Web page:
JDIFF Review – Electric Boogaloo: The Wild, Untold Story of Cannon Films

A look back at the wild highs and schlocky lows of the Cannon Film company, which once taken over by Israeli cousins Menahem Golan and Yorum Globus, churned out dozens of cheesy, bad quality but beloved films a year.

Chances are, even if you haven’t heard of Cannon Films, you have seen at least one of their films; Barfly, Breakin’, Breakin’ 2: Electric Boogaloo, Delta Force, Masters of the Universe and Supermans 4 and 5 were all released by Cannon films, and they were all various degrees of schlocky.

Filmmaker Mark Hartley gathers together those who worked with Menahem Golan and Yorum Globus, to recount their experiences of the enthusiastic but often misguided filmmakers. What emerges is a tale of great hope and enthusiasm, with little framework or skill to back it up. Hartley weaves together the stories of those who loved Cannon Films – such as Franco Zeffirelli – those who hated them – such as actress Laurene Landon – and those who were bemused and baffled by their ways of working. All of this is tied together through talking heads, archive footage and clips from Cannon movies to give the audience a greater understanding of the chaos that was Cannon Films.

Another theme that emerges throughout the film is that Menahem Golan and Yorum Globus seemed not only to be the victims of their own ambition, and their perception of The American Dream, but of prejudice. Perhaps it was not necessarily the filmmakers’ nationalities that caused such conflict, but perhaps it was fact that they churned out dozens of badly made, cheap exploitation movies a year that they were judged on.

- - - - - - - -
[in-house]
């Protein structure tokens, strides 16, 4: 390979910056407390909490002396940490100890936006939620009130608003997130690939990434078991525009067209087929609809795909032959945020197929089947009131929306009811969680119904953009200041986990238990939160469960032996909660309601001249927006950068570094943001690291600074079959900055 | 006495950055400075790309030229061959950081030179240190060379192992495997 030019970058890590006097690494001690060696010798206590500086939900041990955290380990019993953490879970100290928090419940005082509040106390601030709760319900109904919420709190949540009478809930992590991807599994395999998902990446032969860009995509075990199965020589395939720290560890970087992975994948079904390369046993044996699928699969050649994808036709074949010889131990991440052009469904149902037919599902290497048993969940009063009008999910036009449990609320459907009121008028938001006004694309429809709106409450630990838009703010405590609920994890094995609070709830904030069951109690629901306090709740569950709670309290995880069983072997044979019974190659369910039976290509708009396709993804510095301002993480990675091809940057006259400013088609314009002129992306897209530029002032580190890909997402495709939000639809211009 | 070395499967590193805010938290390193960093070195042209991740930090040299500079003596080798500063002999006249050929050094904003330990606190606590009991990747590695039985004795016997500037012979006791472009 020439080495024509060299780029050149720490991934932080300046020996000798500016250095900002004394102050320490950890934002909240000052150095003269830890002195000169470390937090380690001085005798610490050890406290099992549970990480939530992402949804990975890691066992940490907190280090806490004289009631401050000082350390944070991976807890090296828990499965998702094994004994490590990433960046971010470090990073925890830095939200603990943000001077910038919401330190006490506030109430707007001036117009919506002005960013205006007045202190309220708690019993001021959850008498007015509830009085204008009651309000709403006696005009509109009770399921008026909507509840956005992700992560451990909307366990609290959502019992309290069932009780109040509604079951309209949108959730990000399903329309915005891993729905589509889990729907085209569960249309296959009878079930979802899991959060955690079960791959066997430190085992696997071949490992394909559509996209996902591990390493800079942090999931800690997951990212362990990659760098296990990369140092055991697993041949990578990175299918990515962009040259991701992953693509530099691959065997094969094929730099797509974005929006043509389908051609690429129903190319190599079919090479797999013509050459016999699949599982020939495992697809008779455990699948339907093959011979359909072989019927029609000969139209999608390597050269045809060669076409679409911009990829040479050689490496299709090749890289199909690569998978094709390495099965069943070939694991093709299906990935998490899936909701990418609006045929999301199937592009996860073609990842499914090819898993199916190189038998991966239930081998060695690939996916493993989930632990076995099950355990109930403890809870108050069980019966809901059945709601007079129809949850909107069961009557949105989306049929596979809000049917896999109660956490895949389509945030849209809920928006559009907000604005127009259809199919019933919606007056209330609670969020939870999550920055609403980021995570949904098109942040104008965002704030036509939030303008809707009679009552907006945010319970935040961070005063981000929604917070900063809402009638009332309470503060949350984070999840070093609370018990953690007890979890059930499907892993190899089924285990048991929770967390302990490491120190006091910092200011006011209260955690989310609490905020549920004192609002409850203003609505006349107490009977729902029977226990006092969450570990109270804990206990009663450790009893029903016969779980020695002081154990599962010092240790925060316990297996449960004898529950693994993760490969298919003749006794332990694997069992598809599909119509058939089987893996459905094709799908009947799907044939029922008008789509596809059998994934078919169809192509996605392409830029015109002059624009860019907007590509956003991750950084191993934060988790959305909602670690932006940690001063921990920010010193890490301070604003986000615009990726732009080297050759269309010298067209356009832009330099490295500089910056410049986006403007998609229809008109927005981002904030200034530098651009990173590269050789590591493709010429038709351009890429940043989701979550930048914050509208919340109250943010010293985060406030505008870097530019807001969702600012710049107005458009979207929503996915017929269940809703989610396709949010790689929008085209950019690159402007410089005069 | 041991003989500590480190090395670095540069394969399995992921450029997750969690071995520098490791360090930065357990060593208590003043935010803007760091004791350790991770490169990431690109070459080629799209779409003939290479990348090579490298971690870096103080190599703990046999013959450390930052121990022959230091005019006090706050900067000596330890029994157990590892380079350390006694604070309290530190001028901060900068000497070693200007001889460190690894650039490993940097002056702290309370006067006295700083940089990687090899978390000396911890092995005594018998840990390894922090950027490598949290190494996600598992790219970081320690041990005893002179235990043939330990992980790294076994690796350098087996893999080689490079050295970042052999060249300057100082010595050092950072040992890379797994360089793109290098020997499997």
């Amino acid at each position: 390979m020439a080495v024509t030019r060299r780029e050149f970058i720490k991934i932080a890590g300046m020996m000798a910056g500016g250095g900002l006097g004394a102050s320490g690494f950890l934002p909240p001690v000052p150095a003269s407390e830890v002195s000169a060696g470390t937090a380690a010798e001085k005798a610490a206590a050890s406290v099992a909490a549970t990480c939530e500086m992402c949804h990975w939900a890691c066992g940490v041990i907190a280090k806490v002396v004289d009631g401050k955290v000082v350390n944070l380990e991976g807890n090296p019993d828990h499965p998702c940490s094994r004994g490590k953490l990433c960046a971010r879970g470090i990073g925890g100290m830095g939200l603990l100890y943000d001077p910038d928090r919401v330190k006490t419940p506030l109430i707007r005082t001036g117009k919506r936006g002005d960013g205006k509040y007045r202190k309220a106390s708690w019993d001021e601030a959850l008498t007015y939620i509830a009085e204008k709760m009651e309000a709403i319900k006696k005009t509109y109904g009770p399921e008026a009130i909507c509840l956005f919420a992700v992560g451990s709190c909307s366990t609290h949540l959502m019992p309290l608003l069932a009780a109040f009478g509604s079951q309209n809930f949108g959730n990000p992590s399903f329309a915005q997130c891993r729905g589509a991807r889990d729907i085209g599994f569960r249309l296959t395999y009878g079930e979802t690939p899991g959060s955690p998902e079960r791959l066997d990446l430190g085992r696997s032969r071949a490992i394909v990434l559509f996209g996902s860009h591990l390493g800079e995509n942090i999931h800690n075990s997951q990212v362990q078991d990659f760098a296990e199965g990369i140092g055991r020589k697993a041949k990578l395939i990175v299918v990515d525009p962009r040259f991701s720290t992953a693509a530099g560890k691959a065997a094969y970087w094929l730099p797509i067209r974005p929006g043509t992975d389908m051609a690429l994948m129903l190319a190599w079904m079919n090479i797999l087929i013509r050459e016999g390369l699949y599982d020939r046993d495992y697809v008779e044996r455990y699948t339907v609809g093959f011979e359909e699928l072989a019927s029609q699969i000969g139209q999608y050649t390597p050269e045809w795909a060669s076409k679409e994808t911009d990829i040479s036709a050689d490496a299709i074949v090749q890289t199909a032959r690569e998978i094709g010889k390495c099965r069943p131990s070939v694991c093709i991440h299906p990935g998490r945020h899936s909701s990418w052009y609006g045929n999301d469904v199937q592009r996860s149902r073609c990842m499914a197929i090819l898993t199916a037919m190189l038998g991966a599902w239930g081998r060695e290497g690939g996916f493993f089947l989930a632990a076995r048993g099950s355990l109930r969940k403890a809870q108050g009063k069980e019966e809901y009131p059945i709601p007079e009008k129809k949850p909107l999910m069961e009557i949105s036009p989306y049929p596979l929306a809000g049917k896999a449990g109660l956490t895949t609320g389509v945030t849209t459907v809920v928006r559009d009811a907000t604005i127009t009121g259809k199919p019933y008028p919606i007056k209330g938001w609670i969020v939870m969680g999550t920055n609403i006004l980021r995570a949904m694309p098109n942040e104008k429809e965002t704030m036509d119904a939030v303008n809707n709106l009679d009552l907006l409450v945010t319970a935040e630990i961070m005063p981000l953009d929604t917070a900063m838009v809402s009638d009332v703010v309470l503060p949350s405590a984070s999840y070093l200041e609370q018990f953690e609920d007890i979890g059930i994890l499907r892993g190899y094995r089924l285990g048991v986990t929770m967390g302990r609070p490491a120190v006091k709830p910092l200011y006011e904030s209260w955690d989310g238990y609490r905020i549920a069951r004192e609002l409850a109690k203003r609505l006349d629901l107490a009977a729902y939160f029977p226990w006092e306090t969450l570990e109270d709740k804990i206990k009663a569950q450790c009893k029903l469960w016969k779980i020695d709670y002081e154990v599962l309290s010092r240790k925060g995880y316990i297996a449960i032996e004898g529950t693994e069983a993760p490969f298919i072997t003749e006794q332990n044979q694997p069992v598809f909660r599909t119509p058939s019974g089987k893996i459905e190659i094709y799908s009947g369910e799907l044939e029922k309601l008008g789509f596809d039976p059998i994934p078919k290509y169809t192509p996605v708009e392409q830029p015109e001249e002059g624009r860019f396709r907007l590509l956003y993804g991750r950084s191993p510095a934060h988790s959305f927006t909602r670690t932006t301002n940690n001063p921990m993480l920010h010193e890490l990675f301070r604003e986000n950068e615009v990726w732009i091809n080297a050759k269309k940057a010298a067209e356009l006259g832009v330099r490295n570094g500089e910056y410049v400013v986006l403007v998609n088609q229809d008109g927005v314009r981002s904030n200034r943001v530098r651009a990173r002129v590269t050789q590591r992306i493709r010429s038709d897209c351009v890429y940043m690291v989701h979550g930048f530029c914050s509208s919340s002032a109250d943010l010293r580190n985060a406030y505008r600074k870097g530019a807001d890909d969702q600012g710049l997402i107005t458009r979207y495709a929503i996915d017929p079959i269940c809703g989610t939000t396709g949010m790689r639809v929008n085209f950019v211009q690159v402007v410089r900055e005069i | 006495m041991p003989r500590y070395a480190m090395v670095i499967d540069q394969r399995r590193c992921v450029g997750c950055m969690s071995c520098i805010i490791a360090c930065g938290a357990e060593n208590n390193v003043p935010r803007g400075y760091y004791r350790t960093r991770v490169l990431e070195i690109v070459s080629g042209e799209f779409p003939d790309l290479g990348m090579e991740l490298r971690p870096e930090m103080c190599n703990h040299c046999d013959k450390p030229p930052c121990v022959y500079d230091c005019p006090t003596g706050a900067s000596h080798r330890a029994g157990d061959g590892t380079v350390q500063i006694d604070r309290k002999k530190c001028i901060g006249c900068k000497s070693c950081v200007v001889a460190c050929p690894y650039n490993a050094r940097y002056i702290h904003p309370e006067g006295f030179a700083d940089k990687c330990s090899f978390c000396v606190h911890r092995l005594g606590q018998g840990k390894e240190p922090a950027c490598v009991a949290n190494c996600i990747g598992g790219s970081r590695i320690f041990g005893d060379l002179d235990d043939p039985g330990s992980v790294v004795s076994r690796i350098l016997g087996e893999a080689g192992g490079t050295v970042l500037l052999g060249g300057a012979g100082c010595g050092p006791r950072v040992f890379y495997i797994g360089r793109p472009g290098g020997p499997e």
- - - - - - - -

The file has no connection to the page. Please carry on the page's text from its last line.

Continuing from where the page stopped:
Although Electric Boogaloo: The Wild, Untold Story of Cannon Films is highly critical of the way that Cannon Films was run, it pokes fun at the studio in an almost loving way. So much so that when Laurene Landon sets fire to her only copy of the Cannon movie she worked on – America 3000, in case you’re interested – it seems unnecessarily mean spirited and cruel. There were problems with Cannon Films, they seemed to be completely out of touch with actors, filmmakers and audiences alike, and there were some crazy decisions made in the studio, but for the most part, this is looked back upon with love and a sense of humour. That said, former head of MGM, Frank Yablans, calls their collaboration with Cannon and embarrassment, and there is precious little mention of The Assault winning the Oscar for Best Foreign Language Film in 1986.

In all, Electric Boogaloo: The Wild, Untold Story of Cannon Films is a fun and engaging look back at the outlandish films that emerged from Cannon Films, the larger than life characters who ran the studio and the fact that this madhouse, of all places, was not only beloved by many, but changed the face of films forever.

Rating: 3.5/5

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One thought on “JDIFF Review – Electric Boogaloo: The Wild, Untold Story of Cannon Films

  1. I used to love those Breakin’ movies as a kid (including Electric Boogaloo). I didn’t know they put out Delta Force. Wow! –Paul

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